Portuguese-American culture examined in book
Abigail Ledoux '14
January 29, 2013
January 29, 2013
Brian Sousa, MFA ’06, always wrote short stories, but they were never connected to each other.
“I just started writing stories in her class, and they were about this old Portuguese guy and then his son, and they were both fixated on the same woman,” Sousa says of the project that eventually became his thesis, and is now his debut book.
Almost Gone is a collection of intertwining stories that form a “kaleidoscope collage of different perspectives,” said Sousa, who teaches writing part-time at Boston College. The stories revolve around one Portuguese-American family. At the center of the linked stories is Scott, the grandson of Portuguese immigrants and a protagonist of sorts.
“In some ways they’re uniquely Portuguese, and in some ways I’d like to think they could be any family,” Sousa says of the characters. He says the stories include “suspense, betrayal, and secrets,” components of almost any family dynamic.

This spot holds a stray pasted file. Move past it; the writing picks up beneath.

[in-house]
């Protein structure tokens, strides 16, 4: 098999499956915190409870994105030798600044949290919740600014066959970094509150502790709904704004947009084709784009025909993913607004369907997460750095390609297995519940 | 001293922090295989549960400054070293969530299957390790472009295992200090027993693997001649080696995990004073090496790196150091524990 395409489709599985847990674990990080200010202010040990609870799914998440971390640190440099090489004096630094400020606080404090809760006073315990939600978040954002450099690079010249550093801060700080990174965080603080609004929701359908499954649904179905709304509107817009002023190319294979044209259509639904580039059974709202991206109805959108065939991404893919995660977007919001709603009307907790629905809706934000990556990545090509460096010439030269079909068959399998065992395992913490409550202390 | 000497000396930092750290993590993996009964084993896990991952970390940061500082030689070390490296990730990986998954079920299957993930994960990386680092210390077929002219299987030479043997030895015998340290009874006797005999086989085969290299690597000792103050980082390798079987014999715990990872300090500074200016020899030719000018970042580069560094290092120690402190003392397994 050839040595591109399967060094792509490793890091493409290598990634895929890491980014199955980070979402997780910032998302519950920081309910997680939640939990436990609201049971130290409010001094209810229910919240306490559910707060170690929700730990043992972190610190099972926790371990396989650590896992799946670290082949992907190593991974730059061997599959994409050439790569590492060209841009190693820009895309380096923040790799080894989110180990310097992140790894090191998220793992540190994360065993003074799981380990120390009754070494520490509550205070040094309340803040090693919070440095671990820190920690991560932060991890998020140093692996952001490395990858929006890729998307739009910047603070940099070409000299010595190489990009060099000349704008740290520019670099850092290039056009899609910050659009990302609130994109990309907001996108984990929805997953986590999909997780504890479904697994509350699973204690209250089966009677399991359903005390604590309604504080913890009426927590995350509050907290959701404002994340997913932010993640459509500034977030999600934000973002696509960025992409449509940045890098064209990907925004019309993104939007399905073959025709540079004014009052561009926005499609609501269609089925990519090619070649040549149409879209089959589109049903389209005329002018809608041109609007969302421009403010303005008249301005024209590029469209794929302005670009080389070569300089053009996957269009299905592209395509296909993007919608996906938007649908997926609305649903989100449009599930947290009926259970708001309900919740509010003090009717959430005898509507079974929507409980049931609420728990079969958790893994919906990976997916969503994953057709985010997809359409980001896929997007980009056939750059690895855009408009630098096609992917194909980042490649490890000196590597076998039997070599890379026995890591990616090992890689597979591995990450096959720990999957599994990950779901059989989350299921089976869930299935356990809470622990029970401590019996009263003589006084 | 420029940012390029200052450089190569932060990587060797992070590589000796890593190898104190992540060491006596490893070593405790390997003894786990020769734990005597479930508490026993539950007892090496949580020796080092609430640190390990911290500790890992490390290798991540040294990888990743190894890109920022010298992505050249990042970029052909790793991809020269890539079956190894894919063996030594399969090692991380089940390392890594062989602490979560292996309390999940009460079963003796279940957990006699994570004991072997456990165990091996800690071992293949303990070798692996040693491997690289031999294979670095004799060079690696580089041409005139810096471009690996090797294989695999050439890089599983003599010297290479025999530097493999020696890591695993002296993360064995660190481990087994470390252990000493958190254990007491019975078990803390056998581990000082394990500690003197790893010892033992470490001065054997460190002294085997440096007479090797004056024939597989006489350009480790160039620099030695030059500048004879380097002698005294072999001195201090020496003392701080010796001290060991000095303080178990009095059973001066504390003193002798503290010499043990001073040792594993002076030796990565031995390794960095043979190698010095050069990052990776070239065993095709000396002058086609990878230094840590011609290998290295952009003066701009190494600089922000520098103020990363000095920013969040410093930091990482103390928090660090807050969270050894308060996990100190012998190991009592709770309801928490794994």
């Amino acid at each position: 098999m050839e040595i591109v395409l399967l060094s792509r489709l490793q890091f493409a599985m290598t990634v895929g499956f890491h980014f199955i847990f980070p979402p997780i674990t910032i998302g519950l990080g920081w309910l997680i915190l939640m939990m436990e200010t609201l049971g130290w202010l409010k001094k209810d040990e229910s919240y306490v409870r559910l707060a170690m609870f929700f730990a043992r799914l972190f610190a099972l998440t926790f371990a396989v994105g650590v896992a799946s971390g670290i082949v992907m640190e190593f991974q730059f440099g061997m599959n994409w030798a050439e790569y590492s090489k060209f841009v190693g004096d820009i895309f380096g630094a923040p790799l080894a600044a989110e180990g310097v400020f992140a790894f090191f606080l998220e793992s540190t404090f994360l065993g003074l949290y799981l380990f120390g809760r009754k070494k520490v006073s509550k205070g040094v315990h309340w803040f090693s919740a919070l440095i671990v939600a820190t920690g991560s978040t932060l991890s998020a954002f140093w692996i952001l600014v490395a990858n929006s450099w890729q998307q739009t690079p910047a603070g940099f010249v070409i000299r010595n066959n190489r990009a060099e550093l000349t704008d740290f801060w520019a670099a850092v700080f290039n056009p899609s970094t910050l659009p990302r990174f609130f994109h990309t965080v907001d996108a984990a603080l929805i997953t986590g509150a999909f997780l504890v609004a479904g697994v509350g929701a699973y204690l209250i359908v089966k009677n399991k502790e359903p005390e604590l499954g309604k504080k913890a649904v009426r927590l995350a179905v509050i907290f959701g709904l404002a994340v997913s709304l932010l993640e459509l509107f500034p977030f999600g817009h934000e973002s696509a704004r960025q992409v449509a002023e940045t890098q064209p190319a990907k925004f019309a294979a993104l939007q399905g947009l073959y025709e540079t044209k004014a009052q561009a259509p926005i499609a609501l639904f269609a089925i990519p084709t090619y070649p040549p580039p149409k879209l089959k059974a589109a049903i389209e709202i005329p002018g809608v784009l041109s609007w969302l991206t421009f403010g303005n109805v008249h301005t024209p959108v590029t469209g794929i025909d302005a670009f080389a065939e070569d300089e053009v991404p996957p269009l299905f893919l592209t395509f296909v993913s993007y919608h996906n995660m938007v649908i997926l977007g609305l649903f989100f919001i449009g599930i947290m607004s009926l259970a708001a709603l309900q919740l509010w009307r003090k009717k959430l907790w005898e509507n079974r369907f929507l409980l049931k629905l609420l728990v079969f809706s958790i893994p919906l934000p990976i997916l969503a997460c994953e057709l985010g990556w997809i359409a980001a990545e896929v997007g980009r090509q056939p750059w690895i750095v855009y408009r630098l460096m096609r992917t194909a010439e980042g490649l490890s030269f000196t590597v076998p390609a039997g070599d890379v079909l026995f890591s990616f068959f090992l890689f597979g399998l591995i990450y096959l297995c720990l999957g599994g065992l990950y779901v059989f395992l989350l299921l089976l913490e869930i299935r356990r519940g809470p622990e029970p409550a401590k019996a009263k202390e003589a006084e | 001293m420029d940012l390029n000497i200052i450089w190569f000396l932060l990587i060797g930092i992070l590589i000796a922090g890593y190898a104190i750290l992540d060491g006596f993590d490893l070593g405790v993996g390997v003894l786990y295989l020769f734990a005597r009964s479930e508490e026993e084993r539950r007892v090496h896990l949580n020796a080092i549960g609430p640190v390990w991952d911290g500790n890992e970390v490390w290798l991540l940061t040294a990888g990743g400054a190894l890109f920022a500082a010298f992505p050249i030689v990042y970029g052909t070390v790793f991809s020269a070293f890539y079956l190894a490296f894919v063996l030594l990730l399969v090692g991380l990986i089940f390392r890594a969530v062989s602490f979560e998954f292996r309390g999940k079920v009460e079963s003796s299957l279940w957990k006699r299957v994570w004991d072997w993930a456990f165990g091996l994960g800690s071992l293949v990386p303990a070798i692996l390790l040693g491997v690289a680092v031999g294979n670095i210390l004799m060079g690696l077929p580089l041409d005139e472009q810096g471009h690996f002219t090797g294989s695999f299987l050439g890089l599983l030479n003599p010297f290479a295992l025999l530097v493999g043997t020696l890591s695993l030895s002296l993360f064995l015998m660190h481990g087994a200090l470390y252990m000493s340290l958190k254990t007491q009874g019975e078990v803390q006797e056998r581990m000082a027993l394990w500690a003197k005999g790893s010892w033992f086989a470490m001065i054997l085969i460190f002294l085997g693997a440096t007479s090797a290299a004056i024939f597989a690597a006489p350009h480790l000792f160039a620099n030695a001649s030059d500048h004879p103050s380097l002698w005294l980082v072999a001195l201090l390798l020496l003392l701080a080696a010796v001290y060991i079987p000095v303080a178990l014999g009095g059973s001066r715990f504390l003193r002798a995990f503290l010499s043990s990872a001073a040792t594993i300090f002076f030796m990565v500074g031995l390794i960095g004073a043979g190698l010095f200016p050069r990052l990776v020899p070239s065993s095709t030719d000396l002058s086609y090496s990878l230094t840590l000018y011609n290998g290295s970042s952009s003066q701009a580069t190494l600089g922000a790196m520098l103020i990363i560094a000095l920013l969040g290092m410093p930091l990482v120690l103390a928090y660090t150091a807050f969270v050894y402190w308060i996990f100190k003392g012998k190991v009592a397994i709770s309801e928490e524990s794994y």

“One thing I’m interested in is how things are lost over the generations, and what things stay the same,” Sousa said. “That’s where the title comes from...what’s almost gone, and what’s still there.”
Sousa comes from a background comparable to his protagonist; his father is a second-generation Portuguese American. After having written a few stories at the beginning of the project, Sousa traveled to Portugal for the first time with his family.
“It was interesting to see Portugal from my father’s perspective, my grandfather’s perspective,” Sousa says. “To write about a place and to be there.”
Sousa also backpacked around Spain and Brazil during his writing process. “That inspired the writing, too,” he said.
When Sousa won a scholarship to return to Portugal two years ago, the project that would become Almost Gone was temporarily shelved after an agent convinced him to write a novel instead. It was on that trip that Sousa took a writing workshop with fiction writer and poet Frank Gaspar, who started the “chain reaction” that led to the revival of the linked stories project when it came up in Gaspar and Sousa’s conversation one night at a bar.
“It was just kind of serendipitous,” Sousa said.
The journey from MFA thesis to published book was long—seven years in all—but undoubtedly worth it. “I think it’s in a really good place now,” Sousa said. “If it had gone through and been published five or six years ago, I don’t think it would have been this strong.”
Almost Gone is set to come out next month. It is currently available for pre-order from Tagus Press.